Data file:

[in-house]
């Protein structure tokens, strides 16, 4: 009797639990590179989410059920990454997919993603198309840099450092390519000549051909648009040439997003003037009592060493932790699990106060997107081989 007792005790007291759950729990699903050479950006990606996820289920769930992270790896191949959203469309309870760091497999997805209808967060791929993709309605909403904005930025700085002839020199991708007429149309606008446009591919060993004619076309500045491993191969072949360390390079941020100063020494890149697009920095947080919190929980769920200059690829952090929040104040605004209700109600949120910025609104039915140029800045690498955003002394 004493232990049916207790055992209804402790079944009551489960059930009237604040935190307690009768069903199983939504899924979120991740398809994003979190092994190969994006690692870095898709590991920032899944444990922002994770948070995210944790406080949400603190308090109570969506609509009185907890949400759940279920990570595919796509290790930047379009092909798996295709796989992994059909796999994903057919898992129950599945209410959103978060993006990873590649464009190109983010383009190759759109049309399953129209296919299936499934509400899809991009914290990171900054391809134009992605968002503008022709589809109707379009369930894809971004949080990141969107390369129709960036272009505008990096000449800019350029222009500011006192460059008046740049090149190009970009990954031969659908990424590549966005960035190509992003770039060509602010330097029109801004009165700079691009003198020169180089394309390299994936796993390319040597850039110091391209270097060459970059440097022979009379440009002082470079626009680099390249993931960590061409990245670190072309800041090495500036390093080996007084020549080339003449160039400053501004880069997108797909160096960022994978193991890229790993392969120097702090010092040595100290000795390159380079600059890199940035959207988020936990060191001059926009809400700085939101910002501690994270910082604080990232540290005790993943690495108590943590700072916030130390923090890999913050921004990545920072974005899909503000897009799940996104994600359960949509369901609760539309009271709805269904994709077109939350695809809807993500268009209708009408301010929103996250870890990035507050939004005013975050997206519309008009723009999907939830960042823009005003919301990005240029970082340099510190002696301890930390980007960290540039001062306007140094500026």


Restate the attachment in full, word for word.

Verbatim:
[in-house]
């Protein structure tokens, strides 16, 4: 009797639990590179989410059920990454997919993603198309840099450092390519000549051909648009040439997003003037009592060493932790699990106060997107081989 007792005790007291759950729990699903050479950006990606996820289920769930992270790896191949959203469309309870760091497999997805209808967060791929993709309605909403904005930025700085002839020199991708007429149309606008446009591919060993004619076309500045491993191969072949360390390079941020100063020494890149697009920095947080919190929980769920200059690829952090929040104040605004209700109600949120910025609104039915140029800045690498955003002394 004493232990049916207790055992209804402790079944009551489960059930009237604040935190307690009768069903199983939504899924979120991740398809994003979190092994190969994006690692870095898709590991920032899944444990922002994770948070995210944790406080949400603190308090109570969506609509009185907890949400759940279920990570595919796509290790930047379009092909798996295709796989992994059909796999994903057919898992129950599945209410959103978060993006990873590649464009190109983010383009190759759109049309399953129209296919299936499934509400899809991009914290990171900054391809134009992605968002503008022709589809109707379009369930894809971004949080990141969107390369129709960036272009505008990096000449800019350029222009500011006192460059008046740049090149190009970009990954031969659908990424590549966005960035190509992003770039060509602010330097029109801004009165700079691009003198020169180089394309390299994936796993390319040597850039110091391209270097060459970059440097022979009379440009002082470079626009680099390249993931960590061409990245670190072309800041090495500036390093080996007084020549080339003449160039400053501004880069997108797909160096960022994978193991890229790993392969120097702090010092040595100290000795390159380079600059890199940035959207988020936990060191001059926009809400700085939101910002501690994270910082604080990232540290005790993943690495108590943590700072916030130390923090890999913050921004990545920072974005899909503000897009799940996104994600359960949509369901609760539309009271709805269904994709077109939350695809809807993500268009209708009408301010929103996250870890990035507050939004005013975050997206519309008009723009999907939830960042823009005003919301990005240029970082340099510190002696301890930390980007960290540039001062306007140094500026």